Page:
With Halloween over and Thanksgiving looming, recipes for butternut squash soup abound while caved-in pumpkin faces rot away in back alleys. For all their exotic shapes and colors, winter squashes remain tethered to autumnal demand.
Zucchinis are another story, escaping summertime seasonality. Obscure even thirty years ago in American households, this squash and its variants are now year-round staple items in fresh produce aisles.
How a fruit masquerading as a vegetable broke free of distinct seasonality is a tale of international migration, generations of cultivation and varietal manipulation, and tasty recipes.
Squash patent applications offer a glimpse into the ongoing quest of agribusinesses to create intangible intellectual property assets—varietal patents and memorable trademarks—out of fresh fruit and vegetable produce. This post analyzes an illustrative squash patent and the typical patenting issues encountered during the USPTO examination process.
Since food talk makes one hungry, we close with a zucchini recipe from perhaps the most inspiring cookbook of the 20th century, Simple French Food (1974) by Richard Olney. Continue Reading
Politicians often referred to a 90% consumer preference for food labels signaling the existence of genetically modified ingredients—or GMOs as they are known—during this year’s congressional hearings regarding the now enacted “National Bioengineered Food Disclosure Standard.”
This consumer sentiment appeared irrational to some legislative representatives, believing it defied “hard science” showing that GMO foods are “safe” to eat. Others commented on how consumer reactions to GMO foods were highly-charged and fraught with “emotions.”
Unfortunately, the rushed legislative GMO labeling debate only skimmed the surface of consumer psychology as it relates to an expressed desire for GMO food labeling.
Discomfort with new foodstuffs resides in our age-old “omnivore’s dilemma,” where what you put in your mouth and swallow can possibly injure or leave you and your family on your death beds in Darwinian fashion. You are what you eat after all.
Innate emotions—such as disgust, fear, distress, anger and rage—arise from and can be amplified by moral notions of food sanctity and its opposite, food contamination and degradation. As a classic 1970s Chiffon margarine commercial once proclaimed to crackling lightning and thunder: “It’s not nice to fool Mother Nature!”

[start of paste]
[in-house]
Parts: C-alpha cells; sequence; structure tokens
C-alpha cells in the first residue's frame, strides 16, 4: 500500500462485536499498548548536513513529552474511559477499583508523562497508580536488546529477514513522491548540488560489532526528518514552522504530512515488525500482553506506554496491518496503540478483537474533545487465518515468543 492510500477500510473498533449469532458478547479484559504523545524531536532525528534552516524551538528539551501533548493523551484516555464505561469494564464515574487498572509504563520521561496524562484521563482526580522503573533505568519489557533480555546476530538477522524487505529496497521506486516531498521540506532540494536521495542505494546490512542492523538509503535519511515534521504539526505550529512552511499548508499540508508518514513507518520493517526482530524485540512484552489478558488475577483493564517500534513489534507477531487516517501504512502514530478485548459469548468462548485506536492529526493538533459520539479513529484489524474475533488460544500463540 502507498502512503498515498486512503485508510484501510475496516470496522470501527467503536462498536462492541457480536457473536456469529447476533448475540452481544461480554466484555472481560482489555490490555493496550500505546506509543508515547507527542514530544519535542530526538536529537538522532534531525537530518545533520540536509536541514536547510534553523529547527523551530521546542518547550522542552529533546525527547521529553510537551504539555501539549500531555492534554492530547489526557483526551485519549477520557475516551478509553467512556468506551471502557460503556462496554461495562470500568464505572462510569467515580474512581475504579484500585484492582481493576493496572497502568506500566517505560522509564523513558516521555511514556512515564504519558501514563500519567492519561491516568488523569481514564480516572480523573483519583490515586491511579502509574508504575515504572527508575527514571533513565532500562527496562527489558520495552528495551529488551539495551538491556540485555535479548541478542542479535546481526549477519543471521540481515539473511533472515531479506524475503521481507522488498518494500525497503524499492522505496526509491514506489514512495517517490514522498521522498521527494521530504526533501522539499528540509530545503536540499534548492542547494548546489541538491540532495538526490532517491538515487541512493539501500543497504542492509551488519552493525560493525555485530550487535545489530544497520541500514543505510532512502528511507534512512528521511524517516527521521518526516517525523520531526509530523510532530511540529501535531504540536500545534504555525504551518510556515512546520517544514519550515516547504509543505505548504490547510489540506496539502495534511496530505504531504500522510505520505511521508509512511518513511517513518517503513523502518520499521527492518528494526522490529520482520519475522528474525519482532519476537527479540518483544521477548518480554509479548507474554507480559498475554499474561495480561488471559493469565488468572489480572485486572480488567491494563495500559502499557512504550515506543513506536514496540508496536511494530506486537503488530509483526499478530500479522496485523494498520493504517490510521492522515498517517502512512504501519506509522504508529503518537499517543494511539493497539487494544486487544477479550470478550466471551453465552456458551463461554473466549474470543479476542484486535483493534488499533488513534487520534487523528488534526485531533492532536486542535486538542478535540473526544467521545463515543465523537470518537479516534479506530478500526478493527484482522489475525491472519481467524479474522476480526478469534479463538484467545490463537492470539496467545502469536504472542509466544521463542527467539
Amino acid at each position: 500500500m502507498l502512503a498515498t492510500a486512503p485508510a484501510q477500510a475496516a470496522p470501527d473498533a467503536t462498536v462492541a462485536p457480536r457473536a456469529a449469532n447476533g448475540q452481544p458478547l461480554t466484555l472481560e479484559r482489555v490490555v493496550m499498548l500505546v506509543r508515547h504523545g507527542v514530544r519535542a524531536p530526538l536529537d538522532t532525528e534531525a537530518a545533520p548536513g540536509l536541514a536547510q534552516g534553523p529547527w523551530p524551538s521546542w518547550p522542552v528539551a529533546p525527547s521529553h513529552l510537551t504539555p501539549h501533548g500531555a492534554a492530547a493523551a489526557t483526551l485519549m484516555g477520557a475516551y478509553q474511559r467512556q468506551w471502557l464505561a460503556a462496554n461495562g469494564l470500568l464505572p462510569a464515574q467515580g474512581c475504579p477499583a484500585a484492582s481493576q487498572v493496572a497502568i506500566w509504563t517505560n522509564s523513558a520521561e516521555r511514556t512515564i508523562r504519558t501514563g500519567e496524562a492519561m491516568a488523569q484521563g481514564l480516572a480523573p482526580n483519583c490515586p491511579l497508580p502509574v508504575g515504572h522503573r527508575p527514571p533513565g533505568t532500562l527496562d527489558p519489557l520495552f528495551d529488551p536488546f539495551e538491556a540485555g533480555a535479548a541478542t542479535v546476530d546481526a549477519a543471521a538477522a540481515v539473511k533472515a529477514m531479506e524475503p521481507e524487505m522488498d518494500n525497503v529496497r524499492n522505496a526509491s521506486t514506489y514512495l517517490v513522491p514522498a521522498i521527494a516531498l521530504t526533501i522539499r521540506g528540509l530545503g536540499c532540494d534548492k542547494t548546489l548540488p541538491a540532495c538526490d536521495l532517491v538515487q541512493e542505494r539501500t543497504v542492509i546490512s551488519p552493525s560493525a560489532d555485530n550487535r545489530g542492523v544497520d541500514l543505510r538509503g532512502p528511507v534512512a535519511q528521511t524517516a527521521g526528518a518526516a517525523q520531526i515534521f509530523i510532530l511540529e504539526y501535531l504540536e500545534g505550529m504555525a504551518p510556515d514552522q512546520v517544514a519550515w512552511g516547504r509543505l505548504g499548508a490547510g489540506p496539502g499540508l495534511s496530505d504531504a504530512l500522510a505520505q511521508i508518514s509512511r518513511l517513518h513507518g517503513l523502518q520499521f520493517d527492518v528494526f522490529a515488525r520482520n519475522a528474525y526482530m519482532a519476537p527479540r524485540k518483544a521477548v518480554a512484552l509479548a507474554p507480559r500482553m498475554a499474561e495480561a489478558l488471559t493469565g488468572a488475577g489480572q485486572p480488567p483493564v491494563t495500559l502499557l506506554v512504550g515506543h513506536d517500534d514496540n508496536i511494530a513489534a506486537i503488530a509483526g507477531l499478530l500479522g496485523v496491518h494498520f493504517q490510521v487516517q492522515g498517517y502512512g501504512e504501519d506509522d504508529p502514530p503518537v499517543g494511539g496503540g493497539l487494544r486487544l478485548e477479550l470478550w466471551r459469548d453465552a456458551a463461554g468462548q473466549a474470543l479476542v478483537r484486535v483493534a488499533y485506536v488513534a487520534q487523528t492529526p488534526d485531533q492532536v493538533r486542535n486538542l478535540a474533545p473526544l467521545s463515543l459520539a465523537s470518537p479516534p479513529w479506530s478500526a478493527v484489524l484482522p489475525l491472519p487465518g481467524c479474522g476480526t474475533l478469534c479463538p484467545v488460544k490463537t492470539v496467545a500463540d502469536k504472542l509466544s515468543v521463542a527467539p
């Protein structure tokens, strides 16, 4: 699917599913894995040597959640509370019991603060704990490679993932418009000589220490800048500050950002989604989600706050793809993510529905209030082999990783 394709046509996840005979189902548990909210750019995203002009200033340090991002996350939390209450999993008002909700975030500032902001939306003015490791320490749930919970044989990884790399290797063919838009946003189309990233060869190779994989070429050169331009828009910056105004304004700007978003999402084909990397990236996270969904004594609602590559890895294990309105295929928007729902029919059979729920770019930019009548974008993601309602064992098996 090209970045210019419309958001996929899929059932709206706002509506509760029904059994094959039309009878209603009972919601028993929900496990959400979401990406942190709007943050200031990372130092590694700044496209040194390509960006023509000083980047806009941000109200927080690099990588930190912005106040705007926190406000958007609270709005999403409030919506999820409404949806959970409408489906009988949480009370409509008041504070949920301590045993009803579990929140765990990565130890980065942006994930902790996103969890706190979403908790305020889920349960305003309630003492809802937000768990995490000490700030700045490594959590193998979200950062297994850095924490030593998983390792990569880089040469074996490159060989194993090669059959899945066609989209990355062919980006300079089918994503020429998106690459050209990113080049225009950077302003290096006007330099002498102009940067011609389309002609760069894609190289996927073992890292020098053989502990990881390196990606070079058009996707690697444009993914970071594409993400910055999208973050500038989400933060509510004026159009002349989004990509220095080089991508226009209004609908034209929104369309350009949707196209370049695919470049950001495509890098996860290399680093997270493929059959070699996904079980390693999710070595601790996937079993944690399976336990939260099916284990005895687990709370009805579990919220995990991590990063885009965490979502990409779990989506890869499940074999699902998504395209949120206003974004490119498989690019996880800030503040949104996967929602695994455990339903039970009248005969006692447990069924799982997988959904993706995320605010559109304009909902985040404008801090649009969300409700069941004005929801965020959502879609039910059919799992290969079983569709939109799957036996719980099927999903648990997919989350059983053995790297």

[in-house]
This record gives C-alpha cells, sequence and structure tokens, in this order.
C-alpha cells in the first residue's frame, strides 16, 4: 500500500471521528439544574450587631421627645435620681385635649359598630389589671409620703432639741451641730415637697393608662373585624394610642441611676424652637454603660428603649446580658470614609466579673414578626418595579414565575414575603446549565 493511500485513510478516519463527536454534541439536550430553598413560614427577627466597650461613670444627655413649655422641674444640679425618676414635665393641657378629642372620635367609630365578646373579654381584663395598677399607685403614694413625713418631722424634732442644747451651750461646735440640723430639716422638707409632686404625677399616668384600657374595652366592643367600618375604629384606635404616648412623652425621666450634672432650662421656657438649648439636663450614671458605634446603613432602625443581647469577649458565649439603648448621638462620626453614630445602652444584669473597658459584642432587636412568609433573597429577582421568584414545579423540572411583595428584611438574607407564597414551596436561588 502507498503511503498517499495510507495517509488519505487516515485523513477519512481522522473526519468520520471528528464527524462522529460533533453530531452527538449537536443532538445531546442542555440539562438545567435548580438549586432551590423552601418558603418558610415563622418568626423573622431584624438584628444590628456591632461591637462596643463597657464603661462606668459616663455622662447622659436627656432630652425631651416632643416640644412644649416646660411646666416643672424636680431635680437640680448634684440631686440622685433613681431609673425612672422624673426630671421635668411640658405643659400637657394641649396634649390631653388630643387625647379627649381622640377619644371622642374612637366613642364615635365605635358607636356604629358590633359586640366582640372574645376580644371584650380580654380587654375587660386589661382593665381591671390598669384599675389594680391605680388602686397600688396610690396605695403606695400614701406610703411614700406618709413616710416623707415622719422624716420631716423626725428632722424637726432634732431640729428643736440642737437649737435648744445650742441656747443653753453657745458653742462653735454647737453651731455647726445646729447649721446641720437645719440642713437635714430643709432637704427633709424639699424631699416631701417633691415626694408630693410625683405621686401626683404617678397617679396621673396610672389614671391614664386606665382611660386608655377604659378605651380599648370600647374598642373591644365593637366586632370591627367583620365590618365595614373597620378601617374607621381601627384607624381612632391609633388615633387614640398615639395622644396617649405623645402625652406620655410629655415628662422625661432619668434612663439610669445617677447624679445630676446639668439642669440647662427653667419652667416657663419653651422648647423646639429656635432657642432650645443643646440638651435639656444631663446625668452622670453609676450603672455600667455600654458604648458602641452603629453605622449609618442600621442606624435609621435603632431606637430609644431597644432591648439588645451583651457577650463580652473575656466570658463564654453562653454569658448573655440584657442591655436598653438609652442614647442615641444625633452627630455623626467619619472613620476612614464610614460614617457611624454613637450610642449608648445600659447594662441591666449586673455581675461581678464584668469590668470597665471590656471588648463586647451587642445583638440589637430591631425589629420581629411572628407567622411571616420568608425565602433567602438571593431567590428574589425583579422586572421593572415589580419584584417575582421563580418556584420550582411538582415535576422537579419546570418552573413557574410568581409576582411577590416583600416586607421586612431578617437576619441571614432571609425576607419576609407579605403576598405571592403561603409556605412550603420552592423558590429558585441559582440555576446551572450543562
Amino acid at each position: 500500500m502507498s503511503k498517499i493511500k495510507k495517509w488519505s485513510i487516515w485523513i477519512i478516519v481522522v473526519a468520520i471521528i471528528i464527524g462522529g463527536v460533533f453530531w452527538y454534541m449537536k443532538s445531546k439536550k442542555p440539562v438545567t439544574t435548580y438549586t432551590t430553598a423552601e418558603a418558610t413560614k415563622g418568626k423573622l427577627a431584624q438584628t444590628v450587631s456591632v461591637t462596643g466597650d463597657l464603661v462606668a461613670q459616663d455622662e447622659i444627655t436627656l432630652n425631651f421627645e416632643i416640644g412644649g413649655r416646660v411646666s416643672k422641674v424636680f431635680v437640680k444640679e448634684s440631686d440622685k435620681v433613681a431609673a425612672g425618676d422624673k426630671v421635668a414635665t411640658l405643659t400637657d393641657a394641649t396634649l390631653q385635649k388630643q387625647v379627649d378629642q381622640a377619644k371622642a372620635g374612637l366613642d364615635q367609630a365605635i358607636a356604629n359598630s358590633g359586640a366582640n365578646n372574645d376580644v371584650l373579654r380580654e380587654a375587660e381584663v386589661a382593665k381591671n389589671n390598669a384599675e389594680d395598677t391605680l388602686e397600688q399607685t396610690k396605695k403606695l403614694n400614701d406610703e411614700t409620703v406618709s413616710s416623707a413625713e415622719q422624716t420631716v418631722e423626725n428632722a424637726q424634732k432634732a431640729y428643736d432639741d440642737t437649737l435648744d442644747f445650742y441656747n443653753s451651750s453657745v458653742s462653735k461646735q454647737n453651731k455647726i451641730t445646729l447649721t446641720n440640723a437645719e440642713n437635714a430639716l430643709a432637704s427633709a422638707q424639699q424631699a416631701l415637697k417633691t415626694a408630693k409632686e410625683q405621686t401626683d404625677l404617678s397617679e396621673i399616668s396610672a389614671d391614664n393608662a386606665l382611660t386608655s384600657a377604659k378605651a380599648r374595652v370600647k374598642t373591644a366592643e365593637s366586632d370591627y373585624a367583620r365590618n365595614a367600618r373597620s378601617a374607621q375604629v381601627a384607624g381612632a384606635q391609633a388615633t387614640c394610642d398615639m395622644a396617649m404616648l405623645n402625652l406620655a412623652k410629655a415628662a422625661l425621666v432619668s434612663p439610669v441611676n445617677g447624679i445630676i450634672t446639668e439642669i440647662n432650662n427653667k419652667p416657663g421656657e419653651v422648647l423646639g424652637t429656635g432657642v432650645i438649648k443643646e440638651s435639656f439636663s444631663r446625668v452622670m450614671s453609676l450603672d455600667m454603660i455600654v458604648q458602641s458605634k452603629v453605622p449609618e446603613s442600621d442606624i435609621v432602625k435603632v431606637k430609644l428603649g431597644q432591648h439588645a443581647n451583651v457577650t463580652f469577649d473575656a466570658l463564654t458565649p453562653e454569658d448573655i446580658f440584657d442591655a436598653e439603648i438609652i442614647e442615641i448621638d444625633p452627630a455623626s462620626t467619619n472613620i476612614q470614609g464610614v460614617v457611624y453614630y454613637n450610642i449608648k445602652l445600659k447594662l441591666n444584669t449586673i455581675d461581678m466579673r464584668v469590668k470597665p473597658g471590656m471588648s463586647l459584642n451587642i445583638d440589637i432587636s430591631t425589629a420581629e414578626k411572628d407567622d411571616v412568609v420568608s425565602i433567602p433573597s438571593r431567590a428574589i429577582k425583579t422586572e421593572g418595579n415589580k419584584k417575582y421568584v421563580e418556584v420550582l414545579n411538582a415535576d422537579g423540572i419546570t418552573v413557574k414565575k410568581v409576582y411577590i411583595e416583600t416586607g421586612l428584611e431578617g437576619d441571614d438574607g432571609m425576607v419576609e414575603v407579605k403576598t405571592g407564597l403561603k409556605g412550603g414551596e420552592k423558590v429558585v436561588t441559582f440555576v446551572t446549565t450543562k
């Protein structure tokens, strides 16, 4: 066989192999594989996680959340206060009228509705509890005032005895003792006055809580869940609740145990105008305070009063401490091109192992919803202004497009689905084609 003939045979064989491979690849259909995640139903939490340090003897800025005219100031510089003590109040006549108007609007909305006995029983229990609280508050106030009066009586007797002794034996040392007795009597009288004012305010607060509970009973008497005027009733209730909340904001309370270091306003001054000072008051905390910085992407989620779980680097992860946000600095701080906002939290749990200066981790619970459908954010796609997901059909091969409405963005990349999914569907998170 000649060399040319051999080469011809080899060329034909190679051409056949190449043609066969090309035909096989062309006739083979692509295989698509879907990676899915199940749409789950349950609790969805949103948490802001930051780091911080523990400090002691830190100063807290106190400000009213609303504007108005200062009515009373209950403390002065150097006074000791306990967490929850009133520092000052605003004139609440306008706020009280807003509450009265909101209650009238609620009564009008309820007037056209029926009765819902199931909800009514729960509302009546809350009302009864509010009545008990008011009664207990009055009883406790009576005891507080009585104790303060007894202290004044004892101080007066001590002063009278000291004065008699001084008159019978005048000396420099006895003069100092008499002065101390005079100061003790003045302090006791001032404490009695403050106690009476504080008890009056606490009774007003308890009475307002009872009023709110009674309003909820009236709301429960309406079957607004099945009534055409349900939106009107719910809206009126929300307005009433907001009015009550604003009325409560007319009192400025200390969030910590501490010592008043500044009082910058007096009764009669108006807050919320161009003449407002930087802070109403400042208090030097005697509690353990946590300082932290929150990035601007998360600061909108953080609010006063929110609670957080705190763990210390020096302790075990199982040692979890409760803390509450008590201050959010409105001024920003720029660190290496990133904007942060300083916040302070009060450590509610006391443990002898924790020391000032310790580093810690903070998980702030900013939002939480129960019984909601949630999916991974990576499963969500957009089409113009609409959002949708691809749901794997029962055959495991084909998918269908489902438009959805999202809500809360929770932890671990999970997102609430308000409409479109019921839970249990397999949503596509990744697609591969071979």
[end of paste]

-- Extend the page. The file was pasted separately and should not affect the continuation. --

This post examines GMO food labeling from the developing perspective of “moral foundations” psychology, a topic overlooked in recent hearings. In doing so, it exposes the fallacy of the “rationalist’s delusion,”—an outmoded, but convenient line of argument that denigrates innate consumer distrust of GMO foodstuffs. Continue Reading
When a food synthesizer first appeared on Star Trek: The Original Series, I looked upon it with awe and wonder. Its workings were never explained; but entire meals would emerge from it magically. Swanson’s frozen TV dinners were its only analogue in my childhood experience—aluminum trays compartmentalized in vaguely Bento box proportions with a daily ration of meat, a starch, some vegetables, and possibly dessert. The food synthesizer did seem to be 23rd century stuff.
In a matter of 50 years, advances in the sustainable food arts are making food duplication a 21st century reality. Deconstruction of foodstuffs is now happening at the particle level in research laboratories around the world. Food replication—through 3D printing devices and like technology—promises to create even more vexing social and legal issues of food identity and authenticity.
The holy grail of this quest is a veggie burger—one with an appealing look, taste and mouth feel that will attract and retain both vegetarian and omnivore consumers. Contorting vegetable matter into tasting, sizzling and bleeding like red meat, however, poses innumerable challenges, with concomitant patenting opportunities.
This article briefly traces the patenting history of this quest and outlines where it is currently headed. Food replication is part of our cultural DNA; the journey itself is exciting.
You’re a sheriff’s deputy and you’re hungry. You stop at the local Burger King drive-thru and order a Whopper with cheese. You often eat five meals a day—frequently at fast food restaurants—because you work night shifts. Yet, this time you drive away with an uneasy feeling. You stop in another parking lot to examine your hamburger.